French battery system supplier Forsee Power to invest 10m euros in India project

by Nilesh Wadhwa 06 Jan 2021


The nascent Indian electric vehicle market is now seeing the entry of global majors in the field, particularly when it comes to EV batteries. The latest is French-headquartered Forsee Power, a leading global supplier of smart battery management systems, which recently announced plans to manufacturing EV battery systems in Pune.

In a recent exclusive interaction with Autocar Professional, Christophe Gurtner, founder, chairman and CEO, Forsee Power said that the company has had India on its radar for some time now. It has shortlisted a local partner in Pune, along with whom it will initially manufacture smart battery systems for electric two- and three-wheelers, and subsequently for commercial vehicle applications.

Foresee Power has plenty of capacity. According to Gurtner: “We have established production capacity worldwide which includes installed and operational capacity of more than 1 gigawatt and scalable up to 4 gigawatt. The company that we have partnered with in India is setting up the production in Pune and will have around 70 megawatt of production capacity installed in the coming weeks under Phase 1. Of course, this is just step one. This is just the base and we want to scale up. We are a technological company and are not afraid to build up our capacity step by step and grow our market share.”

Forsee Power has appointed Durga Akhnoor to manage the company’s presence in India and he will be responsible for overall sales, manufacturing of battery systems out of the company’s factory in Pune as well as integration at the customers’ and after-sales services.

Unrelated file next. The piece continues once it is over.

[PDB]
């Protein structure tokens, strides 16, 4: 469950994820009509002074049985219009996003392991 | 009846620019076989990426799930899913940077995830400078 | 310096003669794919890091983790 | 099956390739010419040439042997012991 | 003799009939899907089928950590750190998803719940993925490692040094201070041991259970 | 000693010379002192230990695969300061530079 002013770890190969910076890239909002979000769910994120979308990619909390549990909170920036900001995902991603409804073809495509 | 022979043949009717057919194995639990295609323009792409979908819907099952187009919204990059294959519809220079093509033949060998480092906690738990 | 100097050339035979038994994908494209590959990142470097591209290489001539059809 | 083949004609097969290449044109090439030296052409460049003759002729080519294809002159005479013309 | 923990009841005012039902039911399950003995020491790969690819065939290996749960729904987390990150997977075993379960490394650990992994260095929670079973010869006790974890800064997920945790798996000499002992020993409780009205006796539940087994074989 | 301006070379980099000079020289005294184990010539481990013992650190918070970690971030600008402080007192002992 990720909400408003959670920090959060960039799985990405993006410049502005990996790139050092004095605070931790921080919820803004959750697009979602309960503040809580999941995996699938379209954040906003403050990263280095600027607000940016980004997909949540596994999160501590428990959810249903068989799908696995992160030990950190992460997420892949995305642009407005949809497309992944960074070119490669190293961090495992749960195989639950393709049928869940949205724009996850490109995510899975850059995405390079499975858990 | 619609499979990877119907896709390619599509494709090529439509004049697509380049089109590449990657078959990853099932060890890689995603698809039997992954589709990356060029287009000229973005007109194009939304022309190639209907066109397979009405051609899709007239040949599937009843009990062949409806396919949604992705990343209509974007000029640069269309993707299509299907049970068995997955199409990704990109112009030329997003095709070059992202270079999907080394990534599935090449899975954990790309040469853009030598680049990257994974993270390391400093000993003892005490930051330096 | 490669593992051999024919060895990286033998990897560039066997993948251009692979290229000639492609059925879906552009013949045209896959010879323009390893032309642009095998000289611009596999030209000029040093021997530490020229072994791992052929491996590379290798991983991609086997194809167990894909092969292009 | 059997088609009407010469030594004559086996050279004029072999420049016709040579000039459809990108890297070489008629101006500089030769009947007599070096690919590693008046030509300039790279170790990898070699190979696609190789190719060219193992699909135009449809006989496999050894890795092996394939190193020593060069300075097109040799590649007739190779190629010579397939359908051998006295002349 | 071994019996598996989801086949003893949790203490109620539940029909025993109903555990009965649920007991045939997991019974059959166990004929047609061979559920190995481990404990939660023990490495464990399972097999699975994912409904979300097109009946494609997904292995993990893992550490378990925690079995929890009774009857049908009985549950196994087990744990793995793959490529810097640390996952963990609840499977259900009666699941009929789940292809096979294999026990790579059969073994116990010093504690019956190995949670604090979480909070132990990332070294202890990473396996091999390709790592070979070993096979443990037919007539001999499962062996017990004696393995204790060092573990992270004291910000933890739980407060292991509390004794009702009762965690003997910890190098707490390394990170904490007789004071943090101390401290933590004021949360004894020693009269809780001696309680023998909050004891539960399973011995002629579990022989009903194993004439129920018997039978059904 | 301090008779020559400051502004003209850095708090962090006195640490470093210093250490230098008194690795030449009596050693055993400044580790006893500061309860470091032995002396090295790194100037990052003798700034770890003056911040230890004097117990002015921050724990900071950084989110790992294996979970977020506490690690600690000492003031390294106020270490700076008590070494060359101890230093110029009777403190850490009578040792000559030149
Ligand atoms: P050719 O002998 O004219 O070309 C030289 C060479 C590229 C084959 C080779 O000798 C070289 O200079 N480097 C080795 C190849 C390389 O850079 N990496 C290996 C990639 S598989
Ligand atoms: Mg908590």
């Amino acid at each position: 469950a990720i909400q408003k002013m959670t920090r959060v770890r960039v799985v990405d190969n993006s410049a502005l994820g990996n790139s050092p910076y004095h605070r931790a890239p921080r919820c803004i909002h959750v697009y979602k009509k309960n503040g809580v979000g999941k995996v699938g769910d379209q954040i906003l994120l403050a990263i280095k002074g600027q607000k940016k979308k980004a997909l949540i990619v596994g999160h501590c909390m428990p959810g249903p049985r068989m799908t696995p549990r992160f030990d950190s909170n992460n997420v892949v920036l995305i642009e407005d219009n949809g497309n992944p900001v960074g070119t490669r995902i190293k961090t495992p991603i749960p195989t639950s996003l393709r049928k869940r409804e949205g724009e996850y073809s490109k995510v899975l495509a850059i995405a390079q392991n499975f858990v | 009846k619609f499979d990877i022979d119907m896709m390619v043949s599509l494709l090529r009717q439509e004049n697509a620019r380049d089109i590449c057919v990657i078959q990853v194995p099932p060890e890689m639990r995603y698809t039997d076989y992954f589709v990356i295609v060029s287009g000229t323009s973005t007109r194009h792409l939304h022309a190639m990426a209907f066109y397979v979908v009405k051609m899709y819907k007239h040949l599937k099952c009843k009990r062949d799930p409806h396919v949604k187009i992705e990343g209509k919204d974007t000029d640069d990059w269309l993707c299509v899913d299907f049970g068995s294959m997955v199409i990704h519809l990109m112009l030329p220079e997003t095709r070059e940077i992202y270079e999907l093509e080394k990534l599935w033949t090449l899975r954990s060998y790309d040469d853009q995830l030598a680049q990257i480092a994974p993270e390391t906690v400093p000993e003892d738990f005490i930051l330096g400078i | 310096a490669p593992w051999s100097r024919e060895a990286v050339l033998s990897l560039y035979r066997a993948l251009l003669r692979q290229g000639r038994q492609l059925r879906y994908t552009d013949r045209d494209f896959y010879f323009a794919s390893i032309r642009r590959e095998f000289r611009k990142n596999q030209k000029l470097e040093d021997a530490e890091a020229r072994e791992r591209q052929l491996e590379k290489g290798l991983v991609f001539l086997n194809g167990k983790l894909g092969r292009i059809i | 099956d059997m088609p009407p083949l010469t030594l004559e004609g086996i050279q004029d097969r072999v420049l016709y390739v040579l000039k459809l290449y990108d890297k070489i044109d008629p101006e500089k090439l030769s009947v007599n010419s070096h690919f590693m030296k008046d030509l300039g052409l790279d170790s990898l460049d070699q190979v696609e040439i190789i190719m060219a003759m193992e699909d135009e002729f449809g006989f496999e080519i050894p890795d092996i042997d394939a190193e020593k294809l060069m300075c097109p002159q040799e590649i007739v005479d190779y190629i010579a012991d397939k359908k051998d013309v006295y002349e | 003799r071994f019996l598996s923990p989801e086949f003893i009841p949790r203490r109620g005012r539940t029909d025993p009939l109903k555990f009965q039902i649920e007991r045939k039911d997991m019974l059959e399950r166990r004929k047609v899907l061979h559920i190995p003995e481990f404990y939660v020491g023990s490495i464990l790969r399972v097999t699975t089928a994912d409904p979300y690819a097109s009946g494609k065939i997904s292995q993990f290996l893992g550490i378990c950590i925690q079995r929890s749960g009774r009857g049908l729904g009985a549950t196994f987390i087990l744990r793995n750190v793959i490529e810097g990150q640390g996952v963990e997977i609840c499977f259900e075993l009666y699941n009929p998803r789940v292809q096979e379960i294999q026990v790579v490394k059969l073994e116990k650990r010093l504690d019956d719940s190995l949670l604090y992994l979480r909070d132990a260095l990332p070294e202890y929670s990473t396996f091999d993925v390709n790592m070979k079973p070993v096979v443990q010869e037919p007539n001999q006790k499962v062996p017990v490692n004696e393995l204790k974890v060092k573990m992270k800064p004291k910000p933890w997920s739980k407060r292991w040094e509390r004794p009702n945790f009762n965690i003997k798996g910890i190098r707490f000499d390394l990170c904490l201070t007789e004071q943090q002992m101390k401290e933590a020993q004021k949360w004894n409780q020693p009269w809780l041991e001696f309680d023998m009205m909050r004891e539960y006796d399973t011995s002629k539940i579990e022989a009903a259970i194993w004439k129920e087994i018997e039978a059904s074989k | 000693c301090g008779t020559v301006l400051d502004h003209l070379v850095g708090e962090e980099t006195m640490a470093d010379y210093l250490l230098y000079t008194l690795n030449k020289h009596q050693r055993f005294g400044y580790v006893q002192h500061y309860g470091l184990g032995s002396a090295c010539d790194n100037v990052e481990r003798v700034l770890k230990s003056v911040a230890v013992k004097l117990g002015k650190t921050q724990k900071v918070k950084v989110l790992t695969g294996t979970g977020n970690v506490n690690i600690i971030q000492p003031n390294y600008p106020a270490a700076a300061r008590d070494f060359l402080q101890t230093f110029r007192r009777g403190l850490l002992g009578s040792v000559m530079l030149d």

Interestingly, what gives the company a head-start is that the fact that it counts the likes of Piaggio and Bosch, who have serious presence in India, among its global customers.

In terms of investment, Forsee Power’s “initial investment that has been agreed for phase 1 is around 10 million euros (approximately Rs 82 crore). Then, depending on how things go, we will invest more. The plan is not to limit and define the amount of investment. The point is to validate the plan and succeed. If we succeed, we go to the next stage. Phase 1 will last two to three years. But again in six months or nine months, depending upon what the situation is, we will consider the next step,” revealed Gurtner. 

Full report in Autocar Professional’s January 1, 2021 issue